I’m growing armour, my amour.
Thick leather and scurf is all over my body
replacing my skin, now creeping along the walls of my lungs.
By degrees my breath grows numb.
I wake up and my head is enveloped in tin.
I slide back a little door, and there you are sleeping
and I close it again.
My mouth rattles at the grating. If you are to hear me
I must shout everything.
I clank hopelessly when we go walking, like a terrible
broken engine, pistons frothing. My amour you take my rusted hand
and lift it gently, not minding.
Listen to Ashleigh Young read ‘My Amour‘
Afternoon with Jane
the whole package!’
No one had ever
called me a package
before. ‘Well,’ I said, ‘I’m a package,
of sorts.’ Or I hoped to be one,
one day – bundled together, on
in the high-backed chair, wearing her enormous black skirt
and crinkly leather boots (like dead balloons, but beautiful
on her particular feet), a thick clot of hematite
beaded round her neck, and her blown-glass hair
It is possible to stare and stare at Jane
who is beautiful in such a way
that one never grows bored
but some do grow sad, in her company.
I stared, and felt myself go
as my resolve opened,
dispatched itself in pieces.
‘Stop,’ Jane said, ‘stop writing
your lists and go out and do
something. Ask out Nose Boy – ask him his name.
‘It’s hopeless,’ because that is the nature
of hopelessness; echoing itself, bending in on itself
through an infinity of selves, like a room
full of mirrors: every surface
mounting another to breed millions more.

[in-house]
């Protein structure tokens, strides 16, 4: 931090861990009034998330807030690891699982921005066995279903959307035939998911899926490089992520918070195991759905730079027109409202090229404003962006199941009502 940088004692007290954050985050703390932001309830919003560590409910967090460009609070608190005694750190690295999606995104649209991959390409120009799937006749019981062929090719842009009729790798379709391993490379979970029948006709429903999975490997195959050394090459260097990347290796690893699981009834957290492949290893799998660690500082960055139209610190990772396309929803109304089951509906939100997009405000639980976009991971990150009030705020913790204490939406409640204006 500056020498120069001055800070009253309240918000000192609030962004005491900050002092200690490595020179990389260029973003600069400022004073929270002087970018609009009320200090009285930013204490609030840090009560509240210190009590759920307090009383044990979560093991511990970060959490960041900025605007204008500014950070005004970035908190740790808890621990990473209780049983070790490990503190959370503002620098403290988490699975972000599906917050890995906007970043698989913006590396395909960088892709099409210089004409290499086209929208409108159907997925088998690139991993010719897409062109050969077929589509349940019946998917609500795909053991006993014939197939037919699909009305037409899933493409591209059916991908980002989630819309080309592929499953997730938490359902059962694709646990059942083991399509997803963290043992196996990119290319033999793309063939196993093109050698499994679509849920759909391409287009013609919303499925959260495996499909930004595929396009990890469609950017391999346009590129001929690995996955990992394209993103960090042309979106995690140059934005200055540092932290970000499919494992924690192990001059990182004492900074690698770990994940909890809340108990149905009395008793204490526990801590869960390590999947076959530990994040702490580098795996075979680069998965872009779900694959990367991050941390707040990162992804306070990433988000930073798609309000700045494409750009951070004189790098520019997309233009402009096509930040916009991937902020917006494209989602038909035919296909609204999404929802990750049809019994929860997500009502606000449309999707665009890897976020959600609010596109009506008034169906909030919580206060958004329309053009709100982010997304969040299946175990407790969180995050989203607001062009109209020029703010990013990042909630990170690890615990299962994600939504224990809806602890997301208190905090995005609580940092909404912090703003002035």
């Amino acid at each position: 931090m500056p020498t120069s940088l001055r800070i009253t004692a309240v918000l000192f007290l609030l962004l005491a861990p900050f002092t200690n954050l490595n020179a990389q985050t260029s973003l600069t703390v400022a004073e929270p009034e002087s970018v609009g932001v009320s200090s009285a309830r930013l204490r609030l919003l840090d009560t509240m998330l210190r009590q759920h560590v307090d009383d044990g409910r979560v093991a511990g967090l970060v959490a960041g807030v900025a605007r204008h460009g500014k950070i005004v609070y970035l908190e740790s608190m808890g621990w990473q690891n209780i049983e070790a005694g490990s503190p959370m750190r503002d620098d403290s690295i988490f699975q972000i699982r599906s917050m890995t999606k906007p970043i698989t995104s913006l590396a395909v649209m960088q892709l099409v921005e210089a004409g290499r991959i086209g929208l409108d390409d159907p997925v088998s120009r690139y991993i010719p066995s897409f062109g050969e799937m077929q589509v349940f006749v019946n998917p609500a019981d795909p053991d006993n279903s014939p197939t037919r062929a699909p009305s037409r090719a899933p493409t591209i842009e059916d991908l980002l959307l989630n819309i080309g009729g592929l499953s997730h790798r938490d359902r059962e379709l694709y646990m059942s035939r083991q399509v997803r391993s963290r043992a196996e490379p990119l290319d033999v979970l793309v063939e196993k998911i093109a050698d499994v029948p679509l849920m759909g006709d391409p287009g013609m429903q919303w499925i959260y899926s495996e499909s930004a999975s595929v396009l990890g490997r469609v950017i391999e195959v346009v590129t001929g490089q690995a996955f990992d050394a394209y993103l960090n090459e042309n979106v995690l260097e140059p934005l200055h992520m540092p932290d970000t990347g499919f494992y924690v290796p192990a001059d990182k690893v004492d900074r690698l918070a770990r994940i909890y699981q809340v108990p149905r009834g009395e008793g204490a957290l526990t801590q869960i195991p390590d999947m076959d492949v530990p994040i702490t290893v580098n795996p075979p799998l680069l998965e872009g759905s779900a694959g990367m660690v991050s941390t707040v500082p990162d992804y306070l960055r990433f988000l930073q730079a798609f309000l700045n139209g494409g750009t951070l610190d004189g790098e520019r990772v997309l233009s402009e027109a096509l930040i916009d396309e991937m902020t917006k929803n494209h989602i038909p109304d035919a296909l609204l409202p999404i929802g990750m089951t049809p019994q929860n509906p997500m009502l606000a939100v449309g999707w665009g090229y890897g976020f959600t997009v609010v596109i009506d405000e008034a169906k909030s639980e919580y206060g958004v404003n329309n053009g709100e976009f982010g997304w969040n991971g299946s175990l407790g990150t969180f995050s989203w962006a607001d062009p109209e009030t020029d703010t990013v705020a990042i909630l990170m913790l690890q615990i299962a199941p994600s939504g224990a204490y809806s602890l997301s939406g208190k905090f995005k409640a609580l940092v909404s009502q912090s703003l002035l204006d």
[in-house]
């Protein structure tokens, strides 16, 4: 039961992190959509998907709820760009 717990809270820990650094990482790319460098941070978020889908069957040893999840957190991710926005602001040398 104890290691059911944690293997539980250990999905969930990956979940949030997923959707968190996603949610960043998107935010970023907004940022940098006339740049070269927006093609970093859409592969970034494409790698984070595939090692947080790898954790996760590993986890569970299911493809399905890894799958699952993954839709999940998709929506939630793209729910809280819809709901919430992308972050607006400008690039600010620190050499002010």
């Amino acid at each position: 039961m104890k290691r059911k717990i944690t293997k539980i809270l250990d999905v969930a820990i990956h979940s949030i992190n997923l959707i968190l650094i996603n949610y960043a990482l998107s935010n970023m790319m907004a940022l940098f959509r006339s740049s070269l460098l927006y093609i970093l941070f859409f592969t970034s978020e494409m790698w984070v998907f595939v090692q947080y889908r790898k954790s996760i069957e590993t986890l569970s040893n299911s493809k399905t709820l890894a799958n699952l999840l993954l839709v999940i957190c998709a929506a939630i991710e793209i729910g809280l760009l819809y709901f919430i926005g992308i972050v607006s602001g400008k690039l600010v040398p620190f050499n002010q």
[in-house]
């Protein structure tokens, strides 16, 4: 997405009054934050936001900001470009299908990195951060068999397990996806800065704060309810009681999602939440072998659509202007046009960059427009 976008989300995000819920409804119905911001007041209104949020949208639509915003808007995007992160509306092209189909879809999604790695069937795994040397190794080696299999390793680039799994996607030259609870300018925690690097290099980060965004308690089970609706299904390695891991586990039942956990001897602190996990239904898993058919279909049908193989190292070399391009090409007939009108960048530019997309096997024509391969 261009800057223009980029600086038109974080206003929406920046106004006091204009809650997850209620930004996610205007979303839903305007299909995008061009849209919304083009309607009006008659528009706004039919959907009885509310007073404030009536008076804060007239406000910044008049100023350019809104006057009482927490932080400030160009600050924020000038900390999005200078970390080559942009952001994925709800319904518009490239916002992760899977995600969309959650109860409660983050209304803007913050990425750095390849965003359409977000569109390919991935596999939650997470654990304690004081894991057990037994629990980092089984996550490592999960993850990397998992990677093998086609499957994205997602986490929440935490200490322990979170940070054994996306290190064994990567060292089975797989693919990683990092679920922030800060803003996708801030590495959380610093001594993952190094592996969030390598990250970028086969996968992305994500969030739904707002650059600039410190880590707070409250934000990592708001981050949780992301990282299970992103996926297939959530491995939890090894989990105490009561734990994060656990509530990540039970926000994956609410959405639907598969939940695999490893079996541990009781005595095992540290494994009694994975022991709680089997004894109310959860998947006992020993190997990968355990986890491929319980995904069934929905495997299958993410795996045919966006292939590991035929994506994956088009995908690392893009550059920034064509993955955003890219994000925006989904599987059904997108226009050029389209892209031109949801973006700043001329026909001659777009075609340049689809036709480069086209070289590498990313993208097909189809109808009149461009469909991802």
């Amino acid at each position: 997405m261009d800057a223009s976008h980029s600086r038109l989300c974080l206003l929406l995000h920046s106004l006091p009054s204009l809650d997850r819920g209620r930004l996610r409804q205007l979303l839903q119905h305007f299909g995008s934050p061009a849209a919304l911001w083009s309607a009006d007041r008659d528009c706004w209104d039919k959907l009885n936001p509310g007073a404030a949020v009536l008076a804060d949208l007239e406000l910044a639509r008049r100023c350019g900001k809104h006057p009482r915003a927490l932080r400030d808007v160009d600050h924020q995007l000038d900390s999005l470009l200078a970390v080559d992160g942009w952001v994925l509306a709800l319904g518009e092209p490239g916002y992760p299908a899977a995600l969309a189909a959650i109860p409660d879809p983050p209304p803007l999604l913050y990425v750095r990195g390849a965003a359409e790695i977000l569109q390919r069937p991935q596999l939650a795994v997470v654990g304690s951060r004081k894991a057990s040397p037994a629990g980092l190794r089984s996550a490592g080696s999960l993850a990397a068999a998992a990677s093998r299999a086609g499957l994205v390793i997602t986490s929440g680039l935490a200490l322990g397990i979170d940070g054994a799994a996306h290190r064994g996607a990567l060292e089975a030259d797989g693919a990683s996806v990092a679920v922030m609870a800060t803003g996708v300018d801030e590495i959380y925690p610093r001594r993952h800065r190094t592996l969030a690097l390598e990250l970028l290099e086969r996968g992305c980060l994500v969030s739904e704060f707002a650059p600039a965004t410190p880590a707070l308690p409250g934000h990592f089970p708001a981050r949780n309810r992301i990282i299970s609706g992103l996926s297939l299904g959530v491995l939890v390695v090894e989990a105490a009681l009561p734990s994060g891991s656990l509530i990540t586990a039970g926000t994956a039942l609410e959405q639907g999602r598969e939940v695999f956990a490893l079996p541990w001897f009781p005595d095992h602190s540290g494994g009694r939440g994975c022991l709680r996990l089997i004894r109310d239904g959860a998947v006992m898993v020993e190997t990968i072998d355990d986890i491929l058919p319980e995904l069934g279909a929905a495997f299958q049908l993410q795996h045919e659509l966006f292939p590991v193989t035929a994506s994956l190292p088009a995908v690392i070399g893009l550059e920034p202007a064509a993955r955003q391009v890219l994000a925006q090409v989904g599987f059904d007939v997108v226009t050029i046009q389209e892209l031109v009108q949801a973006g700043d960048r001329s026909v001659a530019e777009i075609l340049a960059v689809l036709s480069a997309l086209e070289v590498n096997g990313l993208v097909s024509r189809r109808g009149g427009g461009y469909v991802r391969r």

of hope, she said: it refracts
hopelessness, and fills you –
as a mailroom, piled high with mail –
with many more hopes, all waiting to be posted
into the present tense: it is
many wrongly addressed but all destined
to travel –
she said this, my friend Jane,
her explanation gorgeously wrought
but ultimately unwrappable;
she narrowed her cut-glass eyes
as if she thought she could see
the names and addresses
of all the mail bundled in me.
Giving My Father Frights
of opportunity for giving my father frights.
Our house is for hiding in.
We crouch in the porch, waiting for the bend of his shadow.
The frightening of him
happens in slow, simultaneous motion: we leap
and my father’s feet
explode from the floor
and like a man falling he roars –
and finds us instead, flared eyes and limbs
springing at him, blowing chip packets and muesli into the air –
we hang motionless in the long curtains
we hide in his suits, in the wardrobe
and once in the ceiling –
beside him, as he is sleeping. There is no sound
like my father’s roar, its fury and fear,
each time we burst out at him
like the living dead.
for a time when
a doorway was a welcome
the pantry unforthcoming
the wardrobe hung only with clothes:
all the empty suits, waiting.
Listen to Ashleigh Young read ‘Giving My Father Frights‘
ABOUT THE AUTHOR
Ashleigh Young lives in Wellington and works as a bookseller and occasional freelance writer. Her poems have appeared in Sport, Best New Zealand Poems, and the anthology Great Sporting Moments. She is currently shambling her way through a small, first collection of poems.